Sunday, October 02, 2016

Liam Gallagher calls for "mischief"

Liam Gallagher - or, since David Cameron's resignation honours, Baron Gallagher of Burnage - has called for more "mischief" from musicians:

Encouraging today's musicians to cause more mischief, Gallagher said: "There is no excuse for young bands to act like grown men. When you're older and have kids, cool it out a bit, but I get up to more mischief in my butcher’s than [they] do on their fucking tours. Maybe it's just where we're from."

He added: "I guess it goes back to the working-class thing. The shit-kickers aren’t breaking through. A lot of music these days is by middle-class kids."
That's right, a man who is so middle class he still visits a butchers is complaining about the lack of authentic working class voices.

He's doing this in a press junket to promote a film that dredges up the long-cold corpse of Oasis. You wonder, as you try to swim through all the attention this movie is getting, why young bands struggle to get their voices heard, don't you?

Sidenote: what fucking "mischief" does he get up to in his butcher's anyway? Asking how much the venison costs and then saying "that's quite dear?"

1 comment:

Robin Carmody said...

I know I've said this before, but while it is undoubtedly true that more people born to privilege have made pop music this century than before, a) that is the result of a change - the disappearance of Hyacinth Bucketism, basically - which the Left initially welcomed and certainly would have looked forward to and anticipated before it actually happened, and b) the working class has changed and broadened, and its pop presence reflects that.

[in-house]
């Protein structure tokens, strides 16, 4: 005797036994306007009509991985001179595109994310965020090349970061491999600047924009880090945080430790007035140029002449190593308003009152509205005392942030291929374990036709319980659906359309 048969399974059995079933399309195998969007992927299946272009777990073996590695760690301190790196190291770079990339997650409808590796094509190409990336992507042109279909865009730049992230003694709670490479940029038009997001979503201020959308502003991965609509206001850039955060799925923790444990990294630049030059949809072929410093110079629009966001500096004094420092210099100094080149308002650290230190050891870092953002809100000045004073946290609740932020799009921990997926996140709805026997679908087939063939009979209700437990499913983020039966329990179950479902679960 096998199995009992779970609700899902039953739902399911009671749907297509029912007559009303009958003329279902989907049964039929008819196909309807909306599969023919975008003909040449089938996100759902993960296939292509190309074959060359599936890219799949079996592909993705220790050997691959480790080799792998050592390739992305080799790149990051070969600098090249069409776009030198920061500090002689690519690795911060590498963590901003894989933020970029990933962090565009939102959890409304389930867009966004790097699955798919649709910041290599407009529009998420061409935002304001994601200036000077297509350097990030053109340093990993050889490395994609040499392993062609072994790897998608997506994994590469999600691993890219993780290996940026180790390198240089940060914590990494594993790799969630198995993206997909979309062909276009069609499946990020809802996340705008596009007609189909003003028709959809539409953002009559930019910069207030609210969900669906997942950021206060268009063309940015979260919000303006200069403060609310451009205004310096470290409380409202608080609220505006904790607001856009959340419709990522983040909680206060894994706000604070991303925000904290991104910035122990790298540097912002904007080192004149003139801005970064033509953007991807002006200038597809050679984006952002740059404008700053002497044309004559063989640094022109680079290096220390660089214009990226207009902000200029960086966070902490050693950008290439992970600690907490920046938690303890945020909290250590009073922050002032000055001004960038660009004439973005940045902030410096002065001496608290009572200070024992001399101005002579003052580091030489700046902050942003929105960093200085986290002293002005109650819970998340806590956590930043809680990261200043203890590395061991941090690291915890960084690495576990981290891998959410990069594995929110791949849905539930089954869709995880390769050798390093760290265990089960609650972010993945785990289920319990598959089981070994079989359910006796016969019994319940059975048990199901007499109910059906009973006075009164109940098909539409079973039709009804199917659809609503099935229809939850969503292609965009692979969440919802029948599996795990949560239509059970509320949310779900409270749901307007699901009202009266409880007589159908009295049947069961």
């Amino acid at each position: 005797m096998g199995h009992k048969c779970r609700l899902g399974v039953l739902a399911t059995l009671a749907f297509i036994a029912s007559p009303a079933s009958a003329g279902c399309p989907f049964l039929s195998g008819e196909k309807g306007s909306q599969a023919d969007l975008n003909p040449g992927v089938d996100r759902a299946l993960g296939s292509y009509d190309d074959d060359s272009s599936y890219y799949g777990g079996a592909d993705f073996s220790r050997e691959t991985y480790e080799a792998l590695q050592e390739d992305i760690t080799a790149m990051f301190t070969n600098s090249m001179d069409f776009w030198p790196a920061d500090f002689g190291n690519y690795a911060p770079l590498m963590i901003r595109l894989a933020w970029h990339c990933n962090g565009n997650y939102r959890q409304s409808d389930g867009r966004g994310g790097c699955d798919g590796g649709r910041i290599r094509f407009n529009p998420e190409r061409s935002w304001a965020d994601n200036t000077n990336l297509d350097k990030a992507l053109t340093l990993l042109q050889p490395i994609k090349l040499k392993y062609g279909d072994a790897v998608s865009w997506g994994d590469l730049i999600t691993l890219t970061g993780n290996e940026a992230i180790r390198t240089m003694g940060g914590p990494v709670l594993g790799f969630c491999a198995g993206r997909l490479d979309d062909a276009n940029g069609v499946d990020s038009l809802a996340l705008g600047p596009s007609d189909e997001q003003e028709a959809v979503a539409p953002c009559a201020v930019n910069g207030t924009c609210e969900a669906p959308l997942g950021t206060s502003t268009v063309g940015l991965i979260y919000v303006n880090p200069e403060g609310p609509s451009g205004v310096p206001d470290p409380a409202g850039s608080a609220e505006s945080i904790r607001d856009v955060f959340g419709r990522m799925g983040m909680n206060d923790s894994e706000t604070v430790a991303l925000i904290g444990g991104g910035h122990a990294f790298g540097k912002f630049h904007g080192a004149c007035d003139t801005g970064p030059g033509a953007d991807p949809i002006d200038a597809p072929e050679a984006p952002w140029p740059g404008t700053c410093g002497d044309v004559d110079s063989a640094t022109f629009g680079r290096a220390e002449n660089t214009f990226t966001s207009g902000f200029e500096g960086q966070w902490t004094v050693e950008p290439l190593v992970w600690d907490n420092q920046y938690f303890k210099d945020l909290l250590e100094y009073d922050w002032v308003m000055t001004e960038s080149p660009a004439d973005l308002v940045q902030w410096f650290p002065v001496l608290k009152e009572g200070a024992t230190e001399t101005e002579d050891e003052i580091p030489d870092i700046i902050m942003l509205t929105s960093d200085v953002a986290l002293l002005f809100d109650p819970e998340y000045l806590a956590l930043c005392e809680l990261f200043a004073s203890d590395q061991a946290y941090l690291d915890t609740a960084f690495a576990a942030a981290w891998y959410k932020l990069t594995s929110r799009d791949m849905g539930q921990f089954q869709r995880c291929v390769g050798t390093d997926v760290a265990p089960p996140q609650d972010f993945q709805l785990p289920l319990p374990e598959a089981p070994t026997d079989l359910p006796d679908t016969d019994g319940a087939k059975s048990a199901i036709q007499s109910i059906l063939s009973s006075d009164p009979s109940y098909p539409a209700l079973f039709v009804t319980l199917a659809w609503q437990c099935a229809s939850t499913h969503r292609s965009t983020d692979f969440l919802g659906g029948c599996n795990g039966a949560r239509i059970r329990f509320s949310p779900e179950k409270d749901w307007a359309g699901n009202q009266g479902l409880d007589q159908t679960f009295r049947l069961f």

Just as the working class as a whole is far less white, and far more diverse in its origins and backgrounds, than it once was, then the Dizzees and Tinies, those who really have crossed over and established a genuine pop presence, are really the natural successors of Liam & Robbie - who were part of a demographic which was declining even when they were at their height of tabloid ubiquity - and are every bit as legitimate as working-class pop icons and heroes.

Those who claim to be of the Left who refuse to accept them as such - generally the same people who think Corbyn has reignited working-class political engagement when in fact he has accelerated the long-term embourgeoisement of Labour activity - will get their own harsh judgement from me and, I trust, you; at best 'Menace of Beatlism'-ism regurgitated, with the Beatles themselves recast as brass bands, at worst open Mailites posing as Guardianistas. Certainly, they confirm that the Left has had a long-term problem with black pop, and black cultural expression which it can't control, which seems more offensive than the Right's open dismissal (because you don't expect anything better from the latter, in the same way that, even now, three decades after Maxwell got rid of everyone from Pilger to Waterhouse, it still feels worse if the Mirror prints something dodgy than if it's the Sun).

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